Primitive Christianity Revived, Again
While I could never be mistaken for a fundamentalist, I have a childish yearning for a completely literal burning bush-type experience, or perhaps one day, while driving to New York, (Damascus not being handy), I suddenly find myself being yanked from my car and cast down upon the side of the interstate and a voice tells me in no uncertain terms that this is Jesus speaking and you, Patricia, had better take heed! Now that's the sort of experience that leaves no room for doubt. Why is it that we live in an age when God seems to favor the "still small voice" over the Cecil B. DeMille announcement? Quakers are particularly fond of this method of revelation and even eschew the word "conversion" in favor of "convincement," as if conversion is way too melodramatic for a peculiar people who appear to be too pig-headed to be anything other than talked into belief once all the pros and cons have been carefully weighed. Of course, this is a very 21st century definition of the verb "to convince." Even a cursory study of the convincement accounts of early Friends offers ample evidence that it was an entirely dramatic experience. Here's a sample from Francis Howgill:
My eyes were opened, and all the things that I had ever done were brought to remembrance and the ark of the testament was opened, and there was thunder and lightning and great hail. And then the trumpet of the Lord was sounded, and then nothing but war and rumor of war, and the dreadful power of the Lord fell on me: plague, and pestilence, and famine, and earthquake, and fear and terror, for the sights I saw with my eyes: and that which I heard with my ears, sorrow and pain...And all that ever I had done was judged and condemned, all things were accursed...And as I bore the indignation of the Lord, something rejoiced, the serpent's head began to be bruised...And as I did give up all to judgement, the captive came forth out of prison and rejoiced, and my heart was filled with joy...Then I saw the cross of Christ, and stood in it, and the enmity slain on it. And the new man was made...the holy law of God was revealed unto me and written on my heart.
Now, here's the kind of experience that made things happen! By 1662, a decade after George Fox and the early Seekers were "gathered" as a people, about 80,000 had been "convinced" - close to 1% of the population of Britain at that time. Three hundred and forty-nine years later, that number has dwindled to about 12,000 Friends in the UK, with around 180,000 in the Americas and 380,000 worldwide. For purposes of comparison, I offer the Church of Jesus Christ of Latterday Saints which has been around for 200 years less. In 1862, there were about 69,000 Mormons. Today, there are more than 14 million. Are they more convinced than we are? Looking at the numbers, they certainly seem to be.
Actually, going out and telling people that you have found something spectacularly wonderful seems to work for Quakers, too. Of the 380,000 Friends worldwide, a whopping 84% are affiliated with or reflect more evangelical branches of Quakerism. A paltry 15.7% make up the liberal, unprogrammed universe, with Conservative Friends flickering away valiantly at 0.4%. As one liberal Friend once said, "We don't just hide our light under a bushel basket. We hide the bushel basket under another bushel basket!" This is, after all, our little secret.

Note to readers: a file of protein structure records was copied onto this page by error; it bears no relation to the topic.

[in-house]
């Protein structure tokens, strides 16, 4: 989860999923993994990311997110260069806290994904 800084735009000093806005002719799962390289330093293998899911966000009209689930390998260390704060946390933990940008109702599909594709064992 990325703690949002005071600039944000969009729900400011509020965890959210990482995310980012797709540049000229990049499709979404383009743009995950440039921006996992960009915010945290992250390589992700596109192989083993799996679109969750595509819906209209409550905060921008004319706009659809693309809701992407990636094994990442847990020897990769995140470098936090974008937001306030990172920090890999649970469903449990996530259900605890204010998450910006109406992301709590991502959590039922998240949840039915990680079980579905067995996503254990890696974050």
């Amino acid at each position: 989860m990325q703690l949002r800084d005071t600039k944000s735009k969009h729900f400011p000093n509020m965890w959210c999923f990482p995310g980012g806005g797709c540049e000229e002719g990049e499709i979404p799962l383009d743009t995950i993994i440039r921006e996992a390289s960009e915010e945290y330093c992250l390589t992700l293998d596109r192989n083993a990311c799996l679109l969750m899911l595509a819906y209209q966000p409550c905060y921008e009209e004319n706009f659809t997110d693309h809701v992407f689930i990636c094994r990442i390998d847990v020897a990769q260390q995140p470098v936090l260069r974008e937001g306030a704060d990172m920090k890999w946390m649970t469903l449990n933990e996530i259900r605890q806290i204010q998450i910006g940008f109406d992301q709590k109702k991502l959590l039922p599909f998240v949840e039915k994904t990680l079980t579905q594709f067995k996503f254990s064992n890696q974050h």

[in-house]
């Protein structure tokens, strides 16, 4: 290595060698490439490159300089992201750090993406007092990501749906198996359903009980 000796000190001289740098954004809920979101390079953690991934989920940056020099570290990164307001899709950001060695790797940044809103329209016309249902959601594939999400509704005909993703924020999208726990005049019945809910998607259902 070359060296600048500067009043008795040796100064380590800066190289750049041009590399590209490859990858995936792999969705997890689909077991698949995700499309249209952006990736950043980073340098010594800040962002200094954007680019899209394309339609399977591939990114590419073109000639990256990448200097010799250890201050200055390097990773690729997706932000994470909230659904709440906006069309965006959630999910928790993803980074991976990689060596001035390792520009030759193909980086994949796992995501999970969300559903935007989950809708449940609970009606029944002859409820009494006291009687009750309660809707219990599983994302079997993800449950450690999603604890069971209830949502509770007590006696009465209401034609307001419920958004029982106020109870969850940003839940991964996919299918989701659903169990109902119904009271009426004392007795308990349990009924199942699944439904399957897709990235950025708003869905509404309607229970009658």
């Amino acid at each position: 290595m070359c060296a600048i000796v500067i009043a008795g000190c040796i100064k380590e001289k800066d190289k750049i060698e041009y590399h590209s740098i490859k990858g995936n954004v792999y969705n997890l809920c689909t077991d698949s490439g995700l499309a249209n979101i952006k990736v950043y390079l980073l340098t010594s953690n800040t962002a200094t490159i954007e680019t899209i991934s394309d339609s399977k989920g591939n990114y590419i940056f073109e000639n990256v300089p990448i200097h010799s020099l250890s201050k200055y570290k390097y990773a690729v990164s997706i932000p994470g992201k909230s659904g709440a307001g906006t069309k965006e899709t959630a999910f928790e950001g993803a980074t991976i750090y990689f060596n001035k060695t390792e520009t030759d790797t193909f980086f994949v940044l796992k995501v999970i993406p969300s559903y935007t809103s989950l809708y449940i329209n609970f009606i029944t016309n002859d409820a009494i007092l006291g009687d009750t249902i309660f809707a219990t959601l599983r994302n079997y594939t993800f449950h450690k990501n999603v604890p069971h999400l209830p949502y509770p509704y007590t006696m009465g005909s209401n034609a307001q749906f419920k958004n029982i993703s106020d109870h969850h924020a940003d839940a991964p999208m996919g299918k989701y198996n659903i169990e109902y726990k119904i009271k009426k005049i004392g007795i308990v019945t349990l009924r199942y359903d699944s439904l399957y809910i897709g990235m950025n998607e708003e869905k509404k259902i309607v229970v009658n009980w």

Which brings me to the question: what is it that we in the liberal branch of Quakerism are "convinced" of? And if we are so "convinced," why are we so shy about telling other people about it? Perhaps in the spirit of "let your yay be yay and your nay be nay," we should more truthfully call it "uncertainment" rather than "convincement." Recently, in my meeting the Friend on facing bench invited visitors to sign the guest book, adding impulsively and with the best of intentions, "And, don't worry, we won't try to contact you." I guess to "silent worship" we need to add "silent outreach." Mention the word "proselytize" to a liberal Friend and you get about the same reaction as "Beelzebub" or "Harry Potter" elicits in some other faith traditions. Yet I can't help feeling that we have perhaps retreated a little too far in the direction of modesty when expressing our liberal Quaker beliefs. We love the phrase "let your life speak" partly because it lets us off the hook in terms of verbally sharing something that many of us consider central to our lives. If we practice our faith in our daily lives, we don't actually need to share what motivates us because we'll "convince" people by some vague process of osmosis. Or maybe not. And do we care? Quaker Quest was started in Britain in large part because of the realization that unless something was done and done soon, the Religious Society of Friends was on the road to extinction in the country of its birth (some predictions have it at about 2037). Surely if we are convinced of something we should practice articulating it so that we can share it with others. For many liberal meetings outreach is done almost by default; if you happen to cross our threshold we'll do our best not to scare you off. Perhaps we need to have a small sign on each pew: Only the most determined need apply. I know from experience that many liberal Friends are people who are thoroughly "convinced," although frequently we transmit uncertainty. Surely in this troubled world we need to find a way to joyfully articulate what we are convinced about, what inspires us about the Quaker way and what excites us about the journey.